Diet Review: South Beach Diet: Gluten Solution

Featured Article, Weight Loss, Weight Loss Plans
on May 1, 2013
Review of South Beach Diet Gluten Solution

Spry editor Lisa Delaney is one of the rare souls who know what it’s like to be an “after.” This journalist and author of Secrets of a Former Fat Girl shed 70 pounds—and six dress sizes–and has kept it off for 20 years. She answers your questions here each week

DEAR READERS: At the risk of developing eye strain, I’m continuing my series of reviews on the latest and most intriguing diet books.

The plan: South Beach Diet: Gluten Solution, by Dr. Arthur Agatston, with Dr. Natalie Geary

The premise: The South Beach diet doctor is back, this time with a mission to set the record straight on gluten. Many people, Agatston says, are “obsessed” with gluten but don’t have anything to worry about—they don’t need to eliminate healthy whole grains, and shouldn’t. But some people may be sensitive to the wheat protein, experiencing fatigue, headaches and GI symptoms that eat away at their quality of like. Agatston sets out to help readers determine their “personal gluten threshold” with a basic elimination diet strategy in Phase 1.

RELATED: Diet Review: Bob Harper’s Jumpstart to Skinny 

Key details: Overall , the diet is basically the same as South Beach, emphasizing non-starchy veggies, fruits, whole grains, lean protein and good fats—you’ll just be giving up gluten for a few weeks to determine if you have gluten sensitivity. He focuses not on calorie-counting but on serving size (which I think is more practical, anyway), allowing for three meals and two snacks daily. The good doctor does a good job of explaining why gluten may cause problems, including the changes in the processing of wheat and commercial baking methods that have, he says, made gluten less easily digested, and the fact that baked goods and many other products are supplemented with gluten to improve texture. Agatston also sites promising, yet preliminary, evidence that gluten may throw off the bacteria balance in the gut, resulting in bloating and other GI symptoms. He falls short, though, of recommending probiotics—the “good bacteria” found in live-culture yogurt—as a remedy.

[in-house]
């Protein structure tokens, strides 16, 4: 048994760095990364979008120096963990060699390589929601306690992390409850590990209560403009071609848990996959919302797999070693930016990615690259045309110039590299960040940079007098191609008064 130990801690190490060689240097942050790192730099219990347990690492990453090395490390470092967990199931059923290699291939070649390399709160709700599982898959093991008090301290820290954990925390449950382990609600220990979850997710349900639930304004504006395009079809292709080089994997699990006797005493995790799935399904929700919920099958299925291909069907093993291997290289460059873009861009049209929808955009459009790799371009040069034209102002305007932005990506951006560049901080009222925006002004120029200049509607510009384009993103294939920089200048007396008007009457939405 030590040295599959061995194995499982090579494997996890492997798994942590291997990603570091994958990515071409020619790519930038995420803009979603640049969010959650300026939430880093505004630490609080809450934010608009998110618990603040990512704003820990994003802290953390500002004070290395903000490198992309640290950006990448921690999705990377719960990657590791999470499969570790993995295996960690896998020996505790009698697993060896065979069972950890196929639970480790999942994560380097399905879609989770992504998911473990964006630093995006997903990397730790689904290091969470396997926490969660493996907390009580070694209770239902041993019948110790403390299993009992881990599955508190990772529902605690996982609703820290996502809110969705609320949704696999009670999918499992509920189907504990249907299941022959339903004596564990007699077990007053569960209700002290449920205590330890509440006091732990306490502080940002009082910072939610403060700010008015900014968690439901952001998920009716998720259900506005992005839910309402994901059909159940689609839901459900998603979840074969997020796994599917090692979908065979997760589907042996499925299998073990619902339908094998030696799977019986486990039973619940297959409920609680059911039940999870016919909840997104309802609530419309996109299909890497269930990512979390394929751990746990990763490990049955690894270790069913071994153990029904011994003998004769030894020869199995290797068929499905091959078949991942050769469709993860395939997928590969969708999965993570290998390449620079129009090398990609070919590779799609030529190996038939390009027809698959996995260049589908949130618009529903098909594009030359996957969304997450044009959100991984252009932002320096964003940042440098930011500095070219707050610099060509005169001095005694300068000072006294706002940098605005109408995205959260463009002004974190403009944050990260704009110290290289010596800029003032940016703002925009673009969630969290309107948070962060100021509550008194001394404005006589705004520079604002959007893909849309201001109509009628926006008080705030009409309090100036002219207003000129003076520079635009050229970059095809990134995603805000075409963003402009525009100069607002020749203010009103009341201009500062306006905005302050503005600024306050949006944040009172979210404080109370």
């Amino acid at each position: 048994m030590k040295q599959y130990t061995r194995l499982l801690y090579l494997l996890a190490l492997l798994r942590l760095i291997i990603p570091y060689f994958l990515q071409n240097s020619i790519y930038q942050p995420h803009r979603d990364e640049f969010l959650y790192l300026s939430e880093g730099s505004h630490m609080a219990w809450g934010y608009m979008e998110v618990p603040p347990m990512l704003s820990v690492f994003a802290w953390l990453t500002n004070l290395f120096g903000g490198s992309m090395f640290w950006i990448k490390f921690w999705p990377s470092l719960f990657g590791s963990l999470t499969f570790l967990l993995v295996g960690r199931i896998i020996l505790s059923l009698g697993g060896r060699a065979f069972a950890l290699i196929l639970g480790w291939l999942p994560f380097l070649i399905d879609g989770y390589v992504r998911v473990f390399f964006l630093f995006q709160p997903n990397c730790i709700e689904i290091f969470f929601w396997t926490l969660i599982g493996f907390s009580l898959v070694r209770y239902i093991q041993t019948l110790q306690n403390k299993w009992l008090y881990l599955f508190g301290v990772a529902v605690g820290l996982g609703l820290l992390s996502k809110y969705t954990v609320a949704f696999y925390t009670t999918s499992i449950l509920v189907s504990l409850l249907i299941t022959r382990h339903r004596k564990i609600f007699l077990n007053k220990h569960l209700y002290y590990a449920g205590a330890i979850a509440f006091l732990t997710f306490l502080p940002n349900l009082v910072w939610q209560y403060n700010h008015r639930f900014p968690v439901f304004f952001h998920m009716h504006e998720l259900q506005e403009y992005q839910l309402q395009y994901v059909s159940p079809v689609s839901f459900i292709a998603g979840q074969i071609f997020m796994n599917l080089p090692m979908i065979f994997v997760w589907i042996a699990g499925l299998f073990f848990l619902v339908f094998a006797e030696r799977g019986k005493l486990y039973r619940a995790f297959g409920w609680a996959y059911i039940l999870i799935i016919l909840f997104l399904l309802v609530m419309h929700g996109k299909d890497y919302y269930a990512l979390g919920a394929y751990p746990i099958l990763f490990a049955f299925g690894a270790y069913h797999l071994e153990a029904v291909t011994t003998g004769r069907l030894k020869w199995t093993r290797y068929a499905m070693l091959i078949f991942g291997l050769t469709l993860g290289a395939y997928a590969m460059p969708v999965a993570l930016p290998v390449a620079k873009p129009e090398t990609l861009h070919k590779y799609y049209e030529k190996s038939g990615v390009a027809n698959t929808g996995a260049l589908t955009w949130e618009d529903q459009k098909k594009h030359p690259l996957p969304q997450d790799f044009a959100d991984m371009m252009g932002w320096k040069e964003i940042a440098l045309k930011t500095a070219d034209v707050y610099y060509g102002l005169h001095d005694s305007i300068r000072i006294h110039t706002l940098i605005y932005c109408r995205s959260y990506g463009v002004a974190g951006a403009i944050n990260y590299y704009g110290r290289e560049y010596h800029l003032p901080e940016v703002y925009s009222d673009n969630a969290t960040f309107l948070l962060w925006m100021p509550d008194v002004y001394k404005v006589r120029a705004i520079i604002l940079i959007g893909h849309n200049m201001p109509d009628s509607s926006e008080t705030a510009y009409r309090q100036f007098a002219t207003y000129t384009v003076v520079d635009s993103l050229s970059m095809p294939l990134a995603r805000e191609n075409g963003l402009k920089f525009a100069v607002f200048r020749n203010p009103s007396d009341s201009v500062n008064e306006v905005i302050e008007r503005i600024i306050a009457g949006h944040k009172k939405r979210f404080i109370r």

The diet has three phases: Phase 1, recommended for people who have 10 lbs to lose, as well as intense cravings and gluten sensitivity symptoms, is a replica of South Beach, banning any sugars, starches or other simple carbs, as well as forbidding gluten-containing foods like wheat, barley or rye, grains, and surprising gluten sources like soy sauce, soy products, imitation crabmeat and blue cheese. During Phase 2, dieters reintroduce gluten-free starches like quinoa and corn tortillas and fruits gradually, working up to three gluten-free starches and three fruits/day over 2 weeks. If, after that, you are symptom free, you can reintroduce slowly, swapping healthy sources of gluten (like whole grains) for gluten-free starches. The book includes modifications for people who have little or no weight to lose but who think they are gluten sensitive.

Agatston also emphasizes the importance of exercise, recommending interval training as a smart strategy for optimizing your workout time.

Quick cautions: It’s important—as Agatston says—that you consult with your doctor if you experience symptoms after reintroducing gluten, as you may have celiac disease.  A blood test that measures the levels of an antibody released when the lining of the intestine is damaged by peptides produced by partially digested gluten can confirm a celiac diagnosis.

FFG fave? Yes! I appreciate that Agatston isn’t just jumping on the gluten-free bandwagon, but attempting, in a very clear and considered way, to help people figure out whether gluten is indeed a problem for them, and provide a solution. The basic South Beach Diet itself has always been, I think, a good one for its emphasis on variety, quality carbs, good fats and lean protein. The book is really practical and readable, revealing sources of hidden gluten, providing tips for travelers and dining out strategies, as well as including recipes.

Lisa Delaney is editor of Spry magazine and Ask her your question here.